1. Find a new title company (best choice)
  2. Educate your existing title company

If you’re going to be educating your title company, make sure you’re comfortable with the concepts before you walk in. If they feel you don’t know what you’re talking about, you’re gonna have trouble getting them to go along with it. From the post sounds like you might be a little confused on how the trust works. Here’s the steps:

  1. Have the seller create a trust
  2. Title the property to the trust
  3. Have the seller assign his interest in the trust to you.
  4. Notify the lender that as the trustee you would like all matters concerning the loan forwarded to you.

If it’s all the same to the seller, you should go for the Subject To. You’ll be in a much stronger position than if you go with a Land Contract. Only reason you would want to go with a Land Contract over taking a property Subject To, is because the seller won’t do a Subject To.

Hope that helps.

Re: Train them - Posted by Stacy (AZ)

Posted by Stacy (AZ) on January 31, 2000 at 16:36:02:

Look for a title company that understands, or is willing to listen to you. The first subject-to/land trust transaction I did required me to work with the title company, explain what I wanted to do, and field questions from the title company’s legal eagle before we were all OK. To my title rep’s surprise, his legal expert understood what I was trying to do, and agreed to insure these deals. Of course, some addition protection clauses are added to the title policy. For example, they want to ensure the seller realizes I am not assuming the underlying loans, and the risk of DOS violation. Well, that’s fine with me since I make sure the seller understands this before I even pen a contract. I also get their signature on a CYA letter. In other words, I had to help train my title rep for these deals.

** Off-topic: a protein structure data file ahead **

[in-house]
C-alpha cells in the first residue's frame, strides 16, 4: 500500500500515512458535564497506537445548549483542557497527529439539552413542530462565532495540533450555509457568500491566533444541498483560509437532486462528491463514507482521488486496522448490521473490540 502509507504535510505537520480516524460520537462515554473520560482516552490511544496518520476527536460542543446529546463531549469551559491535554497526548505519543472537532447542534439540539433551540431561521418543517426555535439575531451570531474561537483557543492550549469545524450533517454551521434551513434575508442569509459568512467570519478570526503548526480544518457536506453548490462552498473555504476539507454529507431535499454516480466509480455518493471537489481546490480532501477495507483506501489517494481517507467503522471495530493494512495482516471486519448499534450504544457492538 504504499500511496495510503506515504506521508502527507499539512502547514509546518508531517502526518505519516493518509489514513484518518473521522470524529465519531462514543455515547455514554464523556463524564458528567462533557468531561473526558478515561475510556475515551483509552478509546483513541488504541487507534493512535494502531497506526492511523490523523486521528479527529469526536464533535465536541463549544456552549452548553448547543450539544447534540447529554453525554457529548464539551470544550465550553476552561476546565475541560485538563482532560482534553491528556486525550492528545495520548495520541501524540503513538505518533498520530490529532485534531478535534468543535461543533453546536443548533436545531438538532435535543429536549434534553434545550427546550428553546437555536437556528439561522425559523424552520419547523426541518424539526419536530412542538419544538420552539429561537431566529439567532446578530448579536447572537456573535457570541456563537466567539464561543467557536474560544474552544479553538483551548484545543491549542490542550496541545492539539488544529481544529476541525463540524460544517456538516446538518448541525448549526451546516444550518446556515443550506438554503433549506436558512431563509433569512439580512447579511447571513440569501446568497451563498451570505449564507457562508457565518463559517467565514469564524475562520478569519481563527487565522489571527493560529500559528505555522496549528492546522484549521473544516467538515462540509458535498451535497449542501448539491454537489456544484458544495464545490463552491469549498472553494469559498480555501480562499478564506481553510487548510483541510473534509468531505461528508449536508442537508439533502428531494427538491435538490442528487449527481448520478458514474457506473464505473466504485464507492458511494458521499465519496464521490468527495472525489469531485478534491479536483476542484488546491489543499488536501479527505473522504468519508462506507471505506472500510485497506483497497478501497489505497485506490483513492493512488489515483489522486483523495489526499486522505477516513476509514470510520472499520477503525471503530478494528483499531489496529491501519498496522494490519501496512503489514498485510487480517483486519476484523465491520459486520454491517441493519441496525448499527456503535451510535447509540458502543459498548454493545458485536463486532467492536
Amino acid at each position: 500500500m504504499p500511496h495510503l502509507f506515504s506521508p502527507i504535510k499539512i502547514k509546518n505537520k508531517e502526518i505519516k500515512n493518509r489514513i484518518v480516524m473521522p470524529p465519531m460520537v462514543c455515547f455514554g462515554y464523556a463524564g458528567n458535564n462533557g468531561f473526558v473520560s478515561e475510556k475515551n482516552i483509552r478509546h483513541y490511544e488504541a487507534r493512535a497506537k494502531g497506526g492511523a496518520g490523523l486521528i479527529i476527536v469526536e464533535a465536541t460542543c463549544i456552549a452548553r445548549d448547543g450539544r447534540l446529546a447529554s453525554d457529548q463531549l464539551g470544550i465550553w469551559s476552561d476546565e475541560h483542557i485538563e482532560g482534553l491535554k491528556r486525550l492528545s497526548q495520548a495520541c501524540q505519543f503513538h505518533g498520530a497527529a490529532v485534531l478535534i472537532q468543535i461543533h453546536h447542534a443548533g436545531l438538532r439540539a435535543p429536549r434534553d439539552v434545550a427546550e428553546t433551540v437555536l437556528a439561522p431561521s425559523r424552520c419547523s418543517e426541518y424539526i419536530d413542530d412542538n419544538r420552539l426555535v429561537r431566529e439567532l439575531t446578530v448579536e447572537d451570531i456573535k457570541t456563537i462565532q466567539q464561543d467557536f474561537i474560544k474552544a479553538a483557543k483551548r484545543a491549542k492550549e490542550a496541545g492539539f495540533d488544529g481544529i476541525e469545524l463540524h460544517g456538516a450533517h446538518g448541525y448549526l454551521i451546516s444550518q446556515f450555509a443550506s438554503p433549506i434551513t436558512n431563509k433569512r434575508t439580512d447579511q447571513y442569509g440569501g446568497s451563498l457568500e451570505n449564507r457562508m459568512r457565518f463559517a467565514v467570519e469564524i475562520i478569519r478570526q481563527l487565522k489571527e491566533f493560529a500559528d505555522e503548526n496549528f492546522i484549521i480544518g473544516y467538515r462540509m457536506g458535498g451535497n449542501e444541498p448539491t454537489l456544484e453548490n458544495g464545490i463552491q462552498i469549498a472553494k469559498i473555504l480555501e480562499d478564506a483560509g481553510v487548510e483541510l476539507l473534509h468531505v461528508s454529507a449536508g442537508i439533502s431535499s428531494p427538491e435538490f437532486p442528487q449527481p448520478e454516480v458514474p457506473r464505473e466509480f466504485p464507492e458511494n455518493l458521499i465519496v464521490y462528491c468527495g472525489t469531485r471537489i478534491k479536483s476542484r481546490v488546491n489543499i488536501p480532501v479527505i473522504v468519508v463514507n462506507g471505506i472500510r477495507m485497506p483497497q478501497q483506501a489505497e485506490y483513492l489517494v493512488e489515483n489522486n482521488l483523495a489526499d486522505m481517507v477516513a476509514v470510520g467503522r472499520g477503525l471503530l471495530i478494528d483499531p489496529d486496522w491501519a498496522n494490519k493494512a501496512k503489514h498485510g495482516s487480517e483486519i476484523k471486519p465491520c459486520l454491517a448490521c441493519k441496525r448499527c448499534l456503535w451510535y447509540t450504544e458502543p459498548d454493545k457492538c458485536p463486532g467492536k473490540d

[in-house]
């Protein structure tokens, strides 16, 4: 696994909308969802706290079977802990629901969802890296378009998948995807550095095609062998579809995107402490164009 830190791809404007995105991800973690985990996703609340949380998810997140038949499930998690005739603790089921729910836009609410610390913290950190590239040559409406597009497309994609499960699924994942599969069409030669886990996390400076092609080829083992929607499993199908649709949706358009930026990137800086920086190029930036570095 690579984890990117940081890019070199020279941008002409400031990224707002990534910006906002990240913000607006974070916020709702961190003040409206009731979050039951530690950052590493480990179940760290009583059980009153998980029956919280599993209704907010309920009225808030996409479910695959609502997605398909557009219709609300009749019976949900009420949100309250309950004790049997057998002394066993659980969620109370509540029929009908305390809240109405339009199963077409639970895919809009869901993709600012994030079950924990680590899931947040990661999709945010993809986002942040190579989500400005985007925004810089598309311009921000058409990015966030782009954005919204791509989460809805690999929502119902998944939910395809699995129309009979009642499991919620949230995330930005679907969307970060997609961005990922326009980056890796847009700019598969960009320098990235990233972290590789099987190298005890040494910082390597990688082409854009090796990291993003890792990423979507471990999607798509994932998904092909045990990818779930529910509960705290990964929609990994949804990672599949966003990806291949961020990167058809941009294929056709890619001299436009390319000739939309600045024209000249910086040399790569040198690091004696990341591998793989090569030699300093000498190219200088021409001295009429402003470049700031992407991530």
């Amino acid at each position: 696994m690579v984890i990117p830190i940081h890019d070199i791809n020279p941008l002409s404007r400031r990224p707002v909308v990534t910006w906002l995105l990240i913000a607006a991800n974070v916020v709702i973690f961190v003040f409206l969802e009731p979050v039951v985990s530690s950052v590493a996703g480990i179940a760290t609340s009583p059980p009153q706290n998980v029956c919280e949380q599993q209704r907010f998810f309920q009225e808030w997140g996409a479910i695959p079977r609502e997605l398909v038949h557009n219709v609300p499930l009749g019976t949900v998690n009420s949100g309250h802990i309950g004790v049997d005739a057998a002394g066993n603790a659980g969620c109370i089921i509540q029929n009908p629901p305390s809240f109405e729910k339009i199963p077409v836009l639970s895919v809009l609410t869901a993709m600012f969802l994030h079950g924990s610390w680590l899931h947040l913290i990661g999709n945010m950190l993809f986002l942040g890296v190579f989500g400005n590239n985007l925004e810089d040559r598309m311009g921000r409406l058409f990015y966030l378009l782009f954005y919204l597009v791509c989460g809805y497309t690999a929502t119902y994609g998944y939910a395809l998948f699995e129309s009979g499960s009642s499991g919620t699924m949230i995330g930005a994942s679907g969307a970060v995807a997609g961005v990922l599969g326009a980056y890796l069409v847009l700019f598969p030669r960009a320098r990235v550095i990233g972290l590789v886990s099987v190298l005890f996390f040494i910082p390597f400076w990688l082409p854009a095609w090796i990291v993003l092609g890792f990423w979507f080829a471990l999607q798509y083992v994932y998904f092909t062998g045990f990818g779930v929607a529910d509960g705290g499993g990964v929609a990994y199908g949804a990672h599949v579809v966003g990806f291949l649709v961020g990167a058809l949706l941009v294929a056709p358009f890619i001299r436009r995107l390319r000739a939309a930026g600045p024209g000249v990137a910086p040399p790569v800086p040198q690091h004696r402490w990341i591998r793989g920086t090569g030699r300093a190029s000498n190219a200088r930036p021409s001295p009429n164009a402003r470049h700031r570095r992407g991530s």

Now that this title company has done so much to streamline their methods for me, it’s like an assembly line. And they knew that I would bring repeated business to them if they worked with me, or else they wouldn’t have taken the time.

So, I guess what I’m saying is, if you can’t find a title company that will do these, you may need to work with a good company to get what you want.

Good luck-


Re: Contract for deed or subject to? - Posted by Chris

Posted by Chris on January 31, 2000 at 16:33:00:


See about using a different title company. Many investors and hard money lenders will only do deals if their choice of title company to hold escrow is allowed because they are tired of educating title companies. Subject To is not that unusual. It is surprising that your RE club recommended them. To help locate a company that you can work with you may want to consider calling a hard money lender to see who they like to use. Try the ads in the paper that state something along the lines of “We buy houses, any condition.” Those types of investors use the type of title companies that you want to use.


DOS violation - Posted by d.moren

Posted by d.moren on January 31, 2000 at 19:31:35:

what do you say to the seller about the risk of the DOS clause? dm